Course Descriptions

Spring 2017 Class Descriptions

Scientific Evidence (Hon. Howard Shore)
LWCR570

3 credit(s), Standard Letter Graded
Requirement(s): Writing
Concentration(s): Criminal Law (MSLS), Criminal Law (LLMG), Criminal Law (LLMC), Criminal Litigation (JD)
Prerequisite(s): Evidence

This course will address the technical requirements under California law for admissibility of both established and new forms of scientific evidence. Possible topics include fingerprints, serology, odontology, DNA and others. Students will apply the principles of admissibility by participating in realistic foundational hearings in the classroom, and will present papers on specific forms of scientific evidence. 

Securities Regulation (Thomas A. Smith)
LWBC580

3 credit(s), Standard Letter Graded
Concentration(s): Business and Corporate Law (LLMC), LLM in Business and Corporate Law (LLMB), Public Interest Law (JD), Business and Corporate Law (JD)

The Securities Regulation class will include an overview of the capital markets and the underwriting process, the structure and prohibitions of the Securities Act, the registration process, the definitions of security and exempted securities, the private and limited offering exemptions, offerings by underwriters, affiliates and dealers, civil liability under the Securities Act, fraud in connection with a purchase or sale of a Security, and general civil liability provisions. No Prerequisites.

Note: This is a required course for the Business and Corporate Law Concentration (JD).

Special Education and the Law (Margaret A. Dalton)
LWPP578

2 credit(s), Standard Letter Graded
Requirement(s): Writing
Concentration(s): Public Interest Law (JD), Children's Rights (JD)

This class is a survey course that familiarizes students with federal special education law, which covers the rights of students with disabilities in public schools. The course is designed around ten U. S. Supreme Court cases that provide a foundation for the legal practice, theories and policies applicable to this complex and emerging area of specialization. The course includes instruction and discussion of the federal Individuals with Disabilities Education Act (IDEA), the federal Family Educational Rights Privacy Act (FERPA) and the Rehabilitation Act of 1973 (Section 504). Students will learn how to apply IDEA and federal regulations to the Individualized Education Program (IEP), placements, discipline and expulsion, due process hearings, and legal remedies. Successful completion of the paper will fulfill the writing requirements of the school of law. No prerequisites.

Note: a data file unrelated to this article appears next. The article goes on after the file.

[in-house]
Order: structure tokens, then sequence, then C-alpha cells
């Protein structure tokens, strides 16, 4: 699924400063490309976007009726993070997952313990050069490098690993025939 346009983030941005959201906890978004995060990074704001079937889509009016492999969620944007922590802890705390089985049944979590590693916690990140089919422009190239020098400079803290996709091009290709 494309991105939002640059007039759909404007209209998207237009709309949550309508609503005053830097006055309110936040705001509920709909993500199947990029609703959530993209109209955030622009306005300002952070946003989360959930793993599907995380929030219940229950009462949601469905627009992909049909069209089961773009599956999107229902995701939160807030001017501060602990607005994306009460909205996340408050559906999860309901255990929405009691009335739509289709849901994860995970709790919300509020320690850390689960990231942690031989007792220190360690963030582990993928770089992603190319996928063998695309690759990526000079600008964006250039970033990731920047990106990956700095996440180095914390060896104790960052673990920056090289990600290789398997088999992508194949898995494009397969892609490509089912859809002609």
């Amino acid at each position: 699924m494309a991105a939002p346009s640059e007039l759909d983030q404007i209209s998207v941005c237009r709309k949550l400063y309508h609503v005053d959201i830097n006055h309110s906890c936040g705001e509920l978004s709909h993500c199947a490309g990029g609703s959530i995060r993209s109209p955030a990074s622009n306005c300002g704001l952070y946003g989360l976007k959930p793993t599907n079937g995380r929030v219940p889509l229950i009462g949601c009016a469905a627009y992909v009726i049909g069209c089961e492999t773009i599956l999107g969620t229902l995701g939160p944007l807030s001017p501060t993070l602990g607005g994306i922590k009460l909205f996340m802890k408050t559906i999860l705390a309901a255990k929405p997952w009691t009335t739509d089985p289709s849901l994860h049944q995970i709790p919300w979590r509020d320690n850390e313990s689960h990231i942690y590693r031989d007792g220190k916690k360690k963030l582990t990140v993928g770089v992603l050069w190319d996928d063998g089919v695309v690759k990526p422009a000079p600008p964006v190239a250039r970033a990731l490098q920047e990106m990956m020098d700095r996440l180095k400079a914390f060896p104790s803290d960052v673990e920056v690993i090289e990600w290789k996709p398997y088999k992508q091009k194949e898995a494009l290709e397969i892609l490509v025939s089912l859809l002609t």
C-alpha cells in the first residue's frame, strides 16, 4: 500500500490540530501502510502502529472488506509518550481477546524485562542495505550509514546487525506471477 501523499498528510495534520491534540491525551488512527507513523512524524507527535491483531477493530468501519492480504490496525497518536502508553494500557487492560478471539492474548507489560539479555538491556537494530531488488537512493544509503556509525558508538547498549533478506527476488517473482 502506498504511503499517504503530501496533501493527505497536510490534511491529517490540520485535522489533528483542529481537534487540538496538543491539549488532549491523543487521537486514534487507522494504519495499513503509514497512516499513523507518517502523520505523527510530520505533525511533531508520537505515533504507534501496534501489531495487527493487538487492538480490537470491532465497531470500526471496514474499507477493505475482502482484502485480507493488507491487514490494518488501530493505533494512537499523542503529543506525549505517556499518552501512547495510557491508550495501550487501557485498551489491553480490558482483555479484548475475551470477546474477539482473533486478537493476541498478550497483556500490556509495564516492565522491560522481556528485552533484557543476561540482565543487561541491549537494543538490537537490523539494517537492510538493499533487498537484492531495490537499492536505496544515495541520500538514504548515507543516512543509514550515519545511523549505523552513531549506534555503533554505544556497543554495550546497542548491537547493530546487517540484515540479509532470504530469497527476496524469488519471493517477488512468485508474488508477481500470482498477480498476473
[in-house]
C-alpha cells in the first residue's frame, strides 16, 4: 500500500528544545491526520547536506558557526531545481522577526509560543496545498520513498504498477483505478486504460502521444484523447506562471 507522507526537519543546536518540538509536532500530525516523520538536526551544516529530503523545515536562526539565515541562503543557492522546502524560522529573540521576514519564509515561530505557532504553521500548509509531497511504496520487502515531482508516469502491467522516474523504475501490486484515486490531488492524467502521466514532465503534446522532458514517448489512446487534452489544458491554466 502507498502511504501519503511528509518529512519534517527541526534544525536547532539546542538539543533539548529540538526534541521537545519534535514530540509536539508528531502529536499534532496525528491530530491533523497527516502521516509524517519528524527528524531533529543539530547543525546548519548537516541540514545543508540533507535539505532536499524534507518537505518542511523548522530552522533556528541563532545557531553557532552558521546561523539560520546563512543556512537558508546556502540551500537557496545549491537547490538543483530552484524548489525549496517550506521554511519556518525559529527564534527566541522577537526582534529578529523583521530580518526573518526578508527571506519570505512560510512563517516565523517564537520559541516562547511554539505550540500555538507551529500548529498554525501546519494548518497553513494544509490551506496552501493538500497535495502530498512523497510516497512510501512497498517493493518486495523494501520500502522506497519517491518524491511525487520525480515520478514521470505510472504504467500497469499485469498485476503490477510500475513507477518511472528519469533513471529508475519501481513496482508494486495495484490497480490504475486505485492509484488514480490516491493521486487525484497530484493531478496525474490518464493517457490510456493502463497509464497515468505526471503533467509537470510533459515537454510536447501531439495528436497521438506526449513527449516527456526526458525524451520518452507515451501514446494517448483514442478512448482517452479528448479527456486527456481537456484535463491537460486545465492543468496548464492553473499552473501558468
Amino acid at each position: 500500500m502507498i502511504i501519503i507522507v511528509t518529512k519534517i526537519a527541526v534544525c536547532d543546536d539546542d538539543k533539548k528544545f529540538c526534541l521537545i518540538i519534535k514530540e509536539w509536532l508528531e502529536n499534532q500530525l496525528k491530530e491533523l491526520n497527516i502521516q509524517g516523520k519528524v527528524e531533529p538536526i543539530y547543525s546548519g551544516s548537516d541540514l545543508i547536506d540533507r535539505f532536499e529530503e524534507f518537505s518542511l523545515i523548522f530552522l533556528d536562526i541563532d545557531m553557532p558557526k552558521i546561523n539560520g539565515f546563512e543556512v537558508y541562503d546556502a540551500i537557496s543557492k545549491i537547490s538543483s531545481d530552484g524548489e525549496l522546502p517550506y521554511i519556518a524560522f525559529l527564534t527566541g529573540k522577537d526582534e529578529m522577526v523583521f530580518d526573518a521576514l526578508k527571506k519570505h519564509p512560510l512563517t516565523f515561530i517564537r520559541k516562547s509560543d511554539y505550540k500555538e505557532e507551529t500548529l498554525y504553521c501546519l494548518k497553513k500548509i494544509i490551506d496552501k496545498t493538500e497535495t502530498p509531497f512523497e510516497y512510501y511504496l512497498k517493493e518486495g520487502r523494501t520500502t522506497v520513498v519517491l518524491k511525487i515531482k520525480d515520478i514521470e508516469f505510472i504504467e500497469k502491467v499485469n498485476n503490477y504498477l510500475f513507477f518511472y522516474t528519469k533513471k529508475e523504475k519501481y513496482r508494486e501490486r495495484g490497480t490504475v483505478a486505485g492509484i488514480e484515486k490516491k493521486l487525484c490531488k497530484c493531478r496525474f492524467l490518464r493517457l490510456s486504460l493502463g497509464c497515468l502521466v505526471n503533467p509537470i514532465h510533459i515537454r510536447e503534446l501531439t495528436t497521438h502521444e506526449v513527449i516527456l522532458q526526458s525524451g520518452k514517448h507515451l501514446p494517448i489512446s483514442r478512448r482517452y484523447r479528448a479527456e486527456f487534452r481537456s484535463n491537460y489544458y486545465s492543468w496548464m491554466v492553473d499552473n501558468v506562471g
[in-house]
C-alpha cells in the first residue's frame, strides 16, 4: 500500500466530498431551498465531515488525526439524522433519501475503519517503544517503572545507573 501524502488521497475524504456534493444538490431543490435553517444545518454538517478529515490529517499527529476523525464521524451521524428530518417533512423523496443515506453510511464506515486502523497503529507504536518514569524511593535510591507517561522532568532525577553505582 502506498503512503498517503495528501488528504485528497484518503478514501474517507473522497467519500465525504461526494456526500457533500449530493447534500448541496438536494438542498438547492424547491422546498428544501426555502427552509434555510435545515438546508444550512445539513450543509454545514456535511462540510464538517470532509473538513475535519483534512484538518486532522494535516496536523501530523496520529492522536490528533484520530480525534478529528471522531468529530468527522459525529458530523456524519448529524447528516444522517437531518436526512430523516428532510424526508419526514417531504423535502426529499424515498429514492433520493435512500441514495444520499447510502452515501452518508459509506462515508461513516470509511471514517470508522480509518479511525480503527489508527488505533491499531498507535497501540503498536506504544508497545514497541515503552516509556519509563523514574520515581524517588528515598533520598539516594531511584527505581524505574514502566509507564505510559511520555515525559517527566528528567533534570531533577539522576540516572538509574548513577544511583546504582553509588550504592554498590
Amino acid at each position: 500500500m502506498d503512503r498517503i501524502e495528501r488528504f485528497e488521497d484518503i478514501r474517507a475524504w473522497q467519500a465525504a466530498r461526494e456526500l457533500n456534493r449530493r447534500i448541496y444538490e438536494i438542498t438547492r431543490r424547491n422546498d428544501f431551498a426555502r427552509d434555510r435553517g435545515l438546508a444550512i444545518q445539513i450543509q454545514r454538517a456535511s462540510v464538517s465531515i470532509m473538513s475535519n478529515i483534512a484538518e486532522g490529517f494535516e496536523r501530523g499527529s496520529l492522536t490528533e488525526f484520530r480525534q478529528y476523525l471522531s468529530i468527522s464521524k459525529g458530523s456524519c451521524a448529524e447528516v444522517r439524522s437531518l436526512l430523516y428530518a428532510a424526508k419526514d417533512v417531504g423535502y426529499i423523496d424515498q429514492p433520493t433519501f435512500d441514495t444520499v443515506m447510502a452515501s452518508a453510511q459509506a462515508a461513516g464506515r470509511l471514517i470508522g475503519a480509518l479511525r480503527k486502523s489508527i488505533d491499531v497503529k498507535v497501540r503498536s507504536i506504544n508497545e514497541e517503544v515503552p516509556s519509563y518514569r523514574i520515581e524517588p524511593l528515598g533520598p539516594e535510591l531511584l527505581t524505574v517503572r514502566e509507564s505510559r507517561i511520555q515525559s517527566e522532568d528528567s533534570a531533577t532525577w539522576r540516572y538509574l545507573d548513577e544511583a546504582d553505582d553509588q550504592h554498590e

State Income Tax Clinic I (Craig Shaltes)
LWVL560

2-4 credit(s), H/P/L/F Graded
Requirement(s): Skills
Concentration(s): LLM in Taxation (LLMT), Taxation (LLMC)

This litigation clinic, also known as the "Taxpayer Appeals Assistance Program (TAAP) - Franchise and Income Tax," is a joint effort between the USD Legal Clinics and the California State Board of Equalization (BOE). Under supervision of an attorney from the BOE's Taxpayer Rights Advocate Office, students assist taxpayers with state income tax disputes against the California Franchise Tax Board (FTB). Students receive legal practice skills training, including gathering and identifying evidence, drafting legal briefs, and representing clients/taxpayers in negotiations with the FTB and at oral hearings before the BOE.

 

State Income Tax Clinic II (Craig Shaltes)
LWVL561

1-4 credit(s), H/P/L/F Graded
Requirement(s): Skills
Concentration(s): LLM in Taxation (LLMT), Taxation (LLMC)

Clinic II interns refine their skills, working on complex cases and cases already begun as Clinic I interns. Students may mentor first time clinic participants, serve as lead attorney on cases, and have additional opportunities to appear in court or administrative proceedings. Supervising attorneys/adjunct professors provide individualized coaching, based on the Clinic II interns’ needs and interests. Prerequisite: Successful completion of Clinic I in the same clinic.

State Sales & Use Tax Clinic I (Michael J. Larkin)
LWVL562

2-4 credit(s), H/P/L/F Graded
Requirement(s): Skills
Concentration(s): LLM in Taxation (LLMT), Taxation (LLMC)

This clinic is a joint effort between USD Legal Clinics and the California State Board of Equalization (BOE). Under the supervision of an attorney from the BOE’s Taxpayers' Rights Advocate Office, students will represent clients who are appealing California Sales and Use Tax determinations (tax bills). Students will have the opportunity to gain practical legal skills including client interview and counseling, evidence gathering, preparing legal briefs, and actual negotiation with auditors and attorneys. Furthermore, when necessary, students will have the opportunity to represent clients in a litigation setting at Appeals Conferences (informal hearings) and Oral Hearings (similar to court trials).

 

State Sales & Use Tax Clinic II (Michael J. Larkin)
LWVL563

1-4 credit(s), H/P/L/F Graded
Requirement(s): Skills
Concentration(s): LLM in Taxation (LLMT), Taxation (LLMC)

Clinic II interns refine their skills, working on complex cases and cases already begun as Clinic I interns. Students may mentor first time clinic participants, serve as lead attorney on cases, and have additional opportunities to appear in court or administrative proceedings. Supervising attorneys/adjunct professors provide individualized coaching, based on the Clinic II interns’ needs and interests. Prerequisite: Successful completion of Clinic I in the same clinic.

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